Strangest Olympics Sports In History
Think ski jumping is weird? Look back at some of the demonstration sports of the past.
Remember when fishing, ballooning and lifesaving were featured in the Olympics?
Probably not, since these were among several demonstration sports--those that are added to the program as a trial for future full inclusion, or simply for promoting the sport to an international audience--in the Summer Games in 1900.The Winter Games have had their share of odd sports, too. Glima--a form of Icelandic wrestling in which the competitors wear leather straps around their waists and thighs that their opponents grab to score takedowns, was a demonstration sport in 1912. And the 1992 games saw speed skiing, which was simply a contest of who could go down the mountain fastest without crashing, reaching the greatest speed at any time during the straight-line run (competitors clocked speeds well over 200km per hour).
Though not all demonstration sports were a matter of life and death, many were certainly a matter of weird and weirder. Which Olympic city hosted the strangest demonstration sports could almost be considered a competition in its own right, up until the International Olympic Commitee (IOC)--an organization that generates billions in revenue each Olympic cycle, in part through sponsorships and ticket sales ($187 million in Beijing)--did away with demonstration sports after the Barcelona Summer games in 1992.
To compile our list, we considered only those sports that had an appearance in a single Olympics and were never made an official sport at some point thereafter. We also eliminated demonstration sports that might have had only one Olympic appearance but which are otherwise mainstream professional sports, such as Australian rules football (1956), American football (1932) and bowling (1988).We also ruled out budo from the 1964 Tokyo games, as this encompasses all Japanese martial arts, several of which are Olympic sports in their own right (such as judo), as well as field handball from the 1936 games, as the indoor version is a popular sport in Europe and has long been an official Olympic sport. Finally, we eliminated sports that became part of the Paralympic program, as well as those that were not played until the Winter games were introduced in 1924.
That latter restriction cuts out a couple gems, like firefighting, kite-flying, cannon shooting and pigeon racing, which were all on the 1900 program in Paris (mostly because the World's Fair was in the city at the same time). And some particularly weird sports have made multiple demonstration appearances, like korfball (which is similar to netball) and basque pelota (which is similar to jai-alai).
One could argue that, for the most part, the Winter Olympics are weird in their own right. How many people do you know who participate in luge on a regular basis? And to do death-defying ski aerials or ski jumping, you’d need a screw loose to begin with.
Yet the Winter games have seen their share of strange demonstration sports, such as bandy, which is a combination of ice hockey and soccer, played in the Oslo games in 1952. The rink is the size of a soccer field and there are 11 players per side, with the game lasting 90 minutes. Like hockey, the players are on skates and use sticks, yet they swat at a ball instead of a puck.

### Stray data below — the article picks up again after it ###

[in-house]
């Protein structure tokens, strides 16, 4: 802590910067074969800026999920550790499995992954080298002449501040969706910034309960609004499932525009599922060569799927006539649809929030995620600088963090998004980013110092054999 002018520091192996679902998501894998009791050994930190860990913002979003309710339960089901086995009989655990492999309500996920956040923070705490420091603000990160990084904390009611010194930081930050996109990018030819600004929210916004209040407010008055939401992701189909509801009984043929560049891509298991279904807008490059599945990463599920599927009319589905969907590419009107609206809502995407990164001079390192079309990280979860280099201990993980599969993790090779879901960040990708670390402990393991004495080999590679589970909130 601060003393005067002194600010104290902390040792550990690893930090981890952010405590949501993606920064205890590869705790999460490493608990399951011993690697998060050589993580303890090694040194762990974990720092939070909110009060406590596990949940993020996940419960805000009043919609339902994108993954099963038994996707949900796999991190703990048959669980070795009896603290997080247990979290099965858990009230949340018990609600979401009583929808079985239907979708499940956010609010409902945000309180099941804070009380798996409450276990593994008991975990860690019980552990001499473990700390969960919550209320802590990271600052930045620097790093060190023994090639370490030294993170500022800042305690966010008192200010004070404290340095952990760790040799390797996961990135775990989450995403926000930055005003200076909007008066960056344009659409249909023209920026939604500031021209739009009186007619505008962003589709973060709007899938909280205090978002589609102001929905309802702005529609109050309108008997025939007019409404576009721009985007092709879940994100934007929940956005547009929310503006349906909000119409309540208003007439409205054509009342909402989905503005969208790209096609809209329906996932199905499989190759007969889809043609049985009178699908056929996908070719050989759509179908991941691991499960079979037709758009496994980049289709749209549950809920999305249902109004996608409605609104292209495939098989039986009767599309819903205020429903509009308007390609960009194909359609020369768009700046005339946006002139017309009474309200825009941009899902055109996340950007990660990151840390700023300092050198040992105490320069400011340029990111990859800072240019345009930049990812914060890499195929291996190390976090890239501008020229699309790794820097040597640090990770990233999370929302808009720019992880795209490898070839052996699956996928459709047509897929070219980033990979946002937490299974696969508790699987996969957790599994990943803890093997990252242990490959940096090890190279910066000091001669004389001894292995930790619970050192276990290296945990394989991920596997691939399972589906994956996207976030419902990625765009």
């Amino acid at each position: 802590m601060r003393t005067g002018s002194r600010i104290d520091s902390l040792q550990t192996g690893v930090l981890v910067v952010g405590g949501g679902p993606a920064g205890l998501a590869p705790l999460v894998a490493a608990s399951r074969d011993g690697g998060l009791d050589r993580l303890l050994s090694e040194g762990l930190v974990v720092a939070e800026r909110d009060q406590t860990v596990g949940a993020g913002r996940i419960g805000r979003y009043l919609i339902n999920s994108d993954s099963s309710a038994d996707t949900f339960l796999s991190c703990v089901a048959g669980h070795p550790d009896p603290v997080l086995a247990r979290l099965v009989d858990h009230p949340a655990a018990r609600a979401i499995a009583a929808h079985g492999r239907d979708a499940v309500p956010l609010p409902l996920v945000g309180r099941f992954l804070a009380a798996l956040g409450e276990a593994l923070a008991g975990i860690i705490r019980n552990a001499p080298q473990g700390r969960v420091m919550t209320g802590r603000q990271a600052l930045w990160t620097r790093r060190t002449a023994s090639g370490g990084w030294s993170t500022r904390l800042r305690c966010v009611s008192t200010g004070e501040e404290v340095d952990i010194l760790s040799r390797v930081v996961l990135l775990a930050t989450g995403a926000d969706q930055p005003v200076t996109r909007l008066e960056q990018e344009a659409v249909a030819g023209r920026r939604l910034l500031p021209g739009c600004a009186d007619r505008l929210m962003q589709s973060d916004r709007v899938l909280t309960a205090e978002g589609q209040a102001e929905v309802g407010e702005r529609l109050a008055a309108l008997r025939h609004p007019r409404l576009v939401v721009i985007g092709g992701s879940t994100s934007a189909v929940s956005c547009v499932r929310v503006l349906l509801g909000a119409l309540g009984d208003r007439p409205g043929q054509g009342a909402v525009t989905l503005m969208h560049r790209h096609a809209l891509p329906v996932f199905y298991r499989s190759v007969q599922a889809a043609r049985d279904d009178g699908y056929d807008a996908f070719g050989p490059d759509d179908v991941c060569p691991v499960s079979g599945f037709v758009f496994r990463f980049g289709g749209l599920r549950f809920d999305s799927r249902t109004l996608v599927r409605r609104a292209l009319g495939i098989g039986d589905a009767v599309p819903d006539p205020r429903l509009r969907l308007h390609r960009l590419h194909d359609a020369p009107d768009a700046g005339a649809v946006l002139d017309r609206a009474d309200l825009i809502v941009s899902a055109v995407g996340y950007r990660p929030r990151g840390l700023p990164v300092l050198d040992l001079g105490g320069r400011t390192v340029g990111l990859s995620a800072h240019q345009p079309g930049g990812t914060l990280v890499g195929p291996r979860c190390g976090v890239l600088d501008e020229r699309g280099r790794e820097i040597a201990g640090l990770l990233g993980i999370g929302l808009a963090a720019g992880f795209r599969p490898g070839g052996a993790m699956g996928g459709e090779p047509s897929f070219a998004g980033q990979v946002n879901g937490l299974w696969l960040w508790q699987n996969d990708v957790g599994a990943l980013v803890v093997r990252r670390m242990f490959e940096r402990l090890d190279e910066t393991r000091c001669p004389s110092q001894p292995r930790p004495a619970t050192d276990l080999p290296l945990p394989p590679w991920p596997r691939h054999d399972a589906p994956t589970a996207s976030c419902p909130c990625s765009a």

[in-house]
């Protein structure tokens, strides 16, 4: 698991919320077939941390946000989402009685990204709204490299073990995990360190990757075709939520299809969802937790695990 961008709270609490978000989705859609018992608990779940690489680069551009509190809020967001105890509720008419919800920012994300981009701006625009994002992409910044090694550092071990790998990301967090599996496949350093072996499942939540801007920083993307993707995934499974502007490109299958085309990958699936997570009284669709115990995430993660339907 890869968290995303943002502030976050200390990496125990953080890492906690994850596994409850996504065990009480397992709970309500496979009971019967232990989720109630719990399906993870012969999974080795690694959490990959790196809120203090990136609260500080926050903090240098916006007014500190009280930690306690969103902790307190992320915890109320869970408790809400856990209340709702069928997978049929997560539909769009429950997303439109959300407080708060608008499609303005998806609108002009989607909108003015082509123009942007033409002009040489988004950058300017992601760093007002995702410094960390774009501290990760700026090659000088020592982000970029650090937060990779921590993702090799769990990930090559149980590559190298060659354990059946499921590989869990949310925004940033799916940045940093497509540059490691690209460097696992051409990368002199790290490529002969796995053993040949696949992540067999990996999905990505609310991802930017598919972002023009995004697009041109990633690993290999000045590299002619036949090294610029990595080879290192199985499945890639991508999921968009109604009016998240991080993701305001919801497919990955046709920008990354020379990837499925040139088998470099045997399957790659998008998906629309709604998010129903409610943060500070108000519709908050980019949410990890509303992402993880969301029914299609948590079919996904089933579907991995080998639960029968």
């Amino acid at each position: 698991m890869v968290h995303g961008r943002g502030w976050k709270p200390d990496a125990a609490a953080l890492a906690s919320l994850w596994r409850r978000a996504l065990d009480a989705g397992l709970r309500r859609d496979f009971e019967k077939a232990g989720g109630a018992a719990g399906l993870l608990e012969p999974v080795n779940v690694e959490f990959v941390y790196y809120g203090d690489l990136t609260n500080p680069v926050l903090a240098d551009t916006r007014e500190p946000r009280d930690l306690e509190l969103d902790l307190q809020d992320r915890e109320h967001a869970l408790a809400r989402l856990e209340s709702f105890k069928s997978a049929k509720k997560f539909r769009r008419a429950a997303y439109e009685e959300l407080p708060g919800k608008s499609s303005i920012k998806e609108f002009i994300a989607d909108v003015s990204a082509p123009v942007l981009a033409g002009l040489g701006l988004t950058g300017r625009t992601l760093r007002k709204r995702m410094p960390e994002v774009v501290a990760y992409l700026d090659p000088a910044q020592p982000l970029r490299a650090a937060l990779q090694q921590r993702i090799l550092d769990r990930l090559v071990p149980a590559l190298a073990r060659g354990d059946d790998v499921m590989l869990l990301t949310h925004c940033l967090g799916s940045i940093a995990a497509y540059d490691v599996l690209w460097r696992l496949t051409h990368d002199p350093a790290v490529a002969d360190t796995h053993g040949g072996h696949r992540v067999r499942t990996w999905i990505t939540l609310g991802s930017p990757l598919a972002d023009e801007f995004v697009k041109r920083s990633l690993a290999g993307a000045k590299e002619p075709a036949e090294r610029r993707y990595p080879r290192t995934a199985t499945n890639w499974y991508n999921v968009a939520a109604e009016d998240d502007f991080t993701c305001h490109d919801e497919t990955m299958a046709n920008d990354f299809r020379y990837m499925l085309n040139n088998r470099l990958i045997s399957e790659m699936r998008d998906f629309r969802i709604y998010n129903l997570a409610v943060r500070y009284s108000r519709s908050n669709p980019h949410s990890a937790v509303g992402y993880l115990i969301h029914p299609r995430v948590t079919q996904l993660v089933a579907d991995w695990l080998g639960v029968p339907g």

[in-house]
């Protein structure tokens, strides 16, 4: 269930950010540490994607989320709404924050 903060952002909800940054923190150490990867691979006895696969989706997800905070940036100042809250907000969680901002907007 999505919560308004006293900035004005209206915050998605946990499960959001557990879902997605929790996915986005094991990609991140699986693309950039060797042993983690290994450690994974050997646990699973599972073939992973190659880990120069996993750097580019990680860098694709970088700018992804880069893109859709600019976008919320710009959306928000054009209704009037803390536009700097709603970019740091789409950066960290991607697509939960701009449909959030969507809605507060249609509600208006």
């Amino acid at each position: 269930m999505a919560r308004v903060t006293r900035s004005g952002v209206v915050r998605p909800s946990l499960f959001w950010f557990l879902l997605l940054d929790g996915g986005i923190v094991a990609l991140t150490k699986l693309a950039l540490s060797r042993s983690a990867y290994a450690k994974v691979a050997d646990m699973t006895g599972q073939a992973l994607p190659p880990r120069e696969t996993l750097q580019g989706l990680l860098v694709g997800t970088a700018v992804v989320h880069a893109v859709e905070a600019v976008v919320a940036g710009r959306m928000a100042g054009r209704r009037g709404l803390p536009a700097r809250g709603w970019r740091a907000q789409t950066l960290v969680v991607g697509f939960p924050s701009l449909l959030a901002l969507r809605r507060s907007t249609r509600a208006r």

Even weirder, though, could be the inclusion of skijoring at the 1928 games in St. Moritz, and sled dog racing in 1932 at Lake Placid. In both sports, an animal pulls the athlete (in skijoring, it's dogs or a horse towing a person on skis), not the other way around. So it's somewhat ponderous that the humans were awarded the medals.
Fun Under the Sun
The Summer Olympics seem to have lost some enthusiasm for weird demonstration sports after the Helsinki games in 1952. According to our process of elimination, there were at least seven strange, one-time sports that made the Olympic program from the 1924 Games in Paris until then, but only a couple more thereafter.
In the 1924 games in Paris, the French perhaps had some post-WWI frustration to let out, as included in the demonstration program were la canne, a French form of martial arts using a cane, as well as savate, a form of French kickboxing.
Somewhat more troubling, however, would be the 1936 inclusion of gliding in the Summer games in Berlin. Back then it probably seemed somewhat exciting to have low- and fast-flying German-engineered planes soaring and circling acrobatically above the crowds. Nowadays, with hindsight being 20/20, we'd just call it foreshadowing. Gliding was slated to be an official sport in 1940, but the games were canceled, as by then the Germans' aeronautical skills--among others--had become quite notorious.
From then on, Summer Olympic demonstration sports were considerably more lighthearted and typically host-nation-specific. But the final summer demonstration sport is one that's probably most easily (and thankfully) forgotten, since it epitomizes the silliness with which the demonstration label had become associated: roller hockey at the Barcelona games in 1992.
Although there hasn't been a demonstration sport since, and this year's Games will see the addition of only one new sport, ski cross, it's entirely possible that weird sports will return to the Olympics through the back door. The Chinese, for example, held an international tournament of the martial art wushu concurrently with the 2008 Beijing games, since they couldn't get IOC approval for wushu as a demonstration sport.
Yet now that there's a proven formula for the inclusion of the culture-specific competition, expect plenty of lager-drinking events in London in 2012.